Ahmed Mohammed Ahmed Haza al Darbi, a Saudi citizen and alleged brother-in-law of one of the September 11 hijackers, has been detained at Guantánamo since March 2003.
Al Darbi claims to have suffered humiliating and brutal treatment at the Bagram prison in Afghanistan prior to being transferred to Guantánamo.
- Read all of HRF’s observations of the military commissions proceedings in the case of Ahmed Mohammed Ahmed Haza al Darbi straight from Guantánamo.
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Al Darbi is accused of receiving training and working as a weapons instructor at various al Qaeda camps in Afghanistan in the late 1990s when he allegedly met with Osama bin Laden. The government further alleges that, between 2000 and 2001, al Darbi became involved in a plot to attack vessels in the Strait of Hormuz off the coast of Yemen by traveling to the United Arab Emirates and Pakistan to procure a vessel and global positioning system (GPS) device on behalf of al Qaeda.
Before being transferred to Guantánamo, al Darbi was arrested in Azerbaijan in early 2002 and held in U.S. military custody at the Bagram detention facility in Afghanistan. Al Darbi has provided details of the humiliating and brutal treatment he allegedly received at Bagram in an affidavit and sworn deposition during the 2006 court martial of a Bagram Army soldier who was ultimately acquitted on charges of detainee abuse.
On September 23, 2004, al Darbi was designated an “enemy combatant” at a Combatant Status Review Tribunal (“CSRT”). On December 20, 2007, the Convening Authority swore charges against al Darbi for providing material support to terrorism and conspiring with others to attack civilians, commit murder, destroy property, and hazard a vessel to commit terrorism.
The charges against al Darbi were referred for military commission trial on March 3, 2008, and he was arraigned on March 13, 2008. A military commission hearing for the entry of pleas was held on April 9, 2008.
At the April 9, 2008 hearing, al Darbi refused to accept appointed counsel, name an alternative counsel, represent himself, or be present during the proceedings. After al Darbi was removed from the proceedings, the judge dealt with a number of pre-trial issues, and set a discovery hearing date.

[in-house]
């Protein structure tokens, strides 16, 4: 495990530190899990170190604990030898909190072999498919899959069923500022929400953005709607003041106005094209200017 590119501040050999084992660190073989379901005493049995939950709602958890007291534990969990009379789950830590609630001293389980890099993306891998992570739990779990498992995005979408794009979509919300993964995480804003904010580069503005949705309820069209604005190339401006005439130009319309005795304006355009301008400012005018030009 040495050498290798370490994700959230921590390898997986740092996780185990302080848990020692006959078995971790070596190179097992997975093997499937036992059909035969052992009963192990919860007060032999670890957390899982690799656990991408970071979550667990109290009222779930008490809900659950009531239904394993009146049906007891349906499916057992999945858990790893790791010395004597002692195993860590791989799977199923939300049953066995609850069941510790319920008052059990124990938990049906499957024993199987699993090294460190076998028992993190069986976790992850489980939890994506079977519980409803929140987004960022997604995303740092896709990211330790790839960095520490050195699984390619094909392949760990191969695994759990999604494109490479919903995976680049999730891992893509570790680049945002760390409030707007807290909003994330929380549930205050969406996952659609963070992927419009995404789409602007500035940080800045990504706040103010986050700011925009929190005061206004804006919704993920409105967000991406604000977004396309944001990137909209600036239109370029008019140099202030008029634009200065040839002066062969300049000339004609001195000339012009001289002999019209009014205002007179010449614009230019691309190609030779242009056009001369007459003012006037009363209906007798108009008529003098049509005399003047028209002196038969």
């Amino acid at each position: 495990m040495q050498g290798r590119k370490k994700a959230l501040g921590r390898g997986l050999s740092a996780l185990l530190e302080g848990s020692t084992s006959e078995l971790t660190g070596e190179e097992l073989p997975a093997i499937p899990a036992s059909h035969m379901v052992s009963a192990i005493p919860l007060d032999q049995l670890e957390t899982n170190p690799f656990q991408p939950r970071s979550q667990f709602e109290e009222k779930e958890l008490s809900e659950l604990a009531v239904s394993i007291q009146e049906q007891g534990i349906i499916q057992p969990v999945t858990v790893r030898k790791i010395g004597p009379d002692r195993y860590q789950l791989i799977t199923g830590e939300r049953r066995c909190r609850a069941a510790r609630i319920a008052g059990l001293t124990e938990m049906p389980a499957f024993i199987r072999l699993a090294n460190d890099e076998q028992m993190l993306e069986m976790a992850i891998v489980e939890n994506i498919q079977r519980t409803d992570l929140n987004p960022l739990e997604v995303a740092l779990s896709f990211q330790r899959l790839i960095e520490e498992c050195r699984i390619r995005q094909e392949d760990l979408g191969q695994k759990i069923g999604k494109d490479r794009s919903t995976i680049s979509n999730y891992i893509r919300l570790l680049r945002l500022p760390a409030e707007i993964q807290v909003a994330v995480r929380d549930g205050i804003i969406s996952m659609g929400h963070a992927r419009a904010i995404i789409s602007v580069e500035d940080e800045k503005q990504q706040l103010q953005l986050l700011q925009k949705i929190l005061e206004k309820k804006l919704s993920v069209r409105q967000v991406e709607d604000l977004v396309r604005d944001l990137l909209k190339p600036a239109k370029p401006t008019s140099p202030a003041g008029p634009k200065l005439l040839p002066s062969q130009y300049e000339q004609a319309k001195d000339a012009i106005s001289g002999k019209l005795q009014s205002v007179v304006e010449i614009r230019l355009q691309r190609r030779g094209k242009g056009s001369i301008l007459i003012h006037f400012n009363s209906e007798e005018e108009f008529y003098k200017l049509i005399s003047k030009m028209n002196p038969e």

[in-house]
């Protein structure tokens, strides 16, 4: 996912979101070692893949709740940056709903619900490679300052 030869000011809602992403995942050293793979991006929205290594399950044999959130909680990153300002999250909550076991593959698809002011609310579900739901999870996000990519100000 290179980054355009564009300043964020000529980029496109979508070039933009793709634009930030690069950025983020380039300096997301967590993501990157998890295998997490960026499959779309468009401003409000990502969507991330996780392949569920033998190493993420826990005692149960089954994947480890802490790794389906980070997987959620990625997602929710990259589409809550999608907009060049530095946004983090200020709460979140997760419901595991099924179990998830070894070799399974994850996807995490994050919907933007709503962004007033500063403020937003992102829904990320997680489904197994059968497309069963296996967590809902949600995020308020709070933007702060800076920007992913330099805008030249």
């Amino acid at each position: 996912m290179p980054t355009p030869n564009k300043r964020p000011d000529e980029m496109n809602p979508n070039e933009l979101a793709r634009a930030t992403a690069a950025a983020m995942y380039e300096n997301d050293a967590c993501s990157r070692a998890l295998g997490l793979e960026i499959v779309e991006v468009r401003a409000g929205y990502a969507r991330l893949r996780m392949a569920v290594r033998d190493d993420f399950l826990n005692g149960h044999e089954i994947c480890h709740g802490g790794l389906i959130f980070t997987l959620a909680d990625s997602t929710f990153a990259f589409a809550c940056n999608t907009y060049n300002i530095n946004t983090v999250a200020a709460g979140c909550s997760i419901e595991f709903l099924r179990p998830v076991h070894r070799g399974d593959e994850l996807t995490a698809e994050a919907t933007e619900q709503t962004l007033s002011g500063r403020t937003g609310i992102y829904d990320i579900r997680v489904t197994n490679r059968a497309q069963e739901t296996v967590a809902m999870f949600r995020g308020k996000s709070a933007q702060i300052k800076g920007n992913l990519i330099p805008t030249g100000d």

On September 2, 2008, a Motion to Dismiss- Criminal Enterprise, Motion to Dismiss- Ex Post Facto, Motion to Dismiss-Equal Protection, Motion to Dismiss- Common Article 3, and a Government Motion to Compel Presence of the Accused were listed as filed by the Department of Defense.
On October 2, 2008, Judge James L. Pohl denied the defendants’ July 2008 motion to dismiss the charges and specifications based on unlawful influence by the Convening Authority’s Legal Advisor, Brigadier General Thomas Hartmann, or, in the alternative, to disqualify Brig. Gen. Hartmann from further participation in the case.
On April 24, 2009, al Darbi filed a habeas challenge to his trials by military commission in the U.S. Court of Appeals for the District of Columbia.
On September 23, 2009, a hearing was scheduled to hold oral arguments on the following motions:
- The prosecution’s Motion to Reconsider the Military Judge’s Ruling Excluding Parts 5, 6, and 7 of the Al Qaeda Plan
- Al Darbi’s Motion to Pre-Admit the PBS Documentary, Torturing Democracy and the Documentary, Taxi to the Dark Side
- The prosecution’s Motion for Access to the Accused for Medical and Mental Health Evaluation and for Reciprocal Discovery Concerning Accused’s Physical and Mental Health.
On September 24, 2009 there was a hearing to address outstanding issues regarding discovery, including, but not limited to, production of a defense witness for motions and trial.
But the September hearings simply resulted in the judge granting the government’s request for a third 60-day delay in the proceedings. Then on October 30, 2009, a docketing order filed in the case stated that re-scheduled hearings for December 2009 in al Darbi’s case would cover these motions. However, as of April 2010, these hearings had not yet occurred.
On November 13, 2009, Attorney General Holder and Defense Secretary Robert M. Gates announced that certain detainees at Guantánamo would be tried in military commission. On November 25, 2009, charges were dismissed against al Darbi without prejudice, in anticipation of new charges being re-filed against him, according to a statement from the Defense Department. The statement read, “Today, prosecutors in the Office of Military Commissions announced they intend to ask the convening authority to refer new charges under the recently-enacted Military Commissions Act of 2009 against Ahmed Mohammed Ahmed Haza al Darbi, in connection with his alleged involvement in an al Qaeda conspiracy to attack military and commercial shipping in the Port of Aden and the Strait of Hormuz.”
Sign the petition to close Guantánamo and bring an end to the military commissions.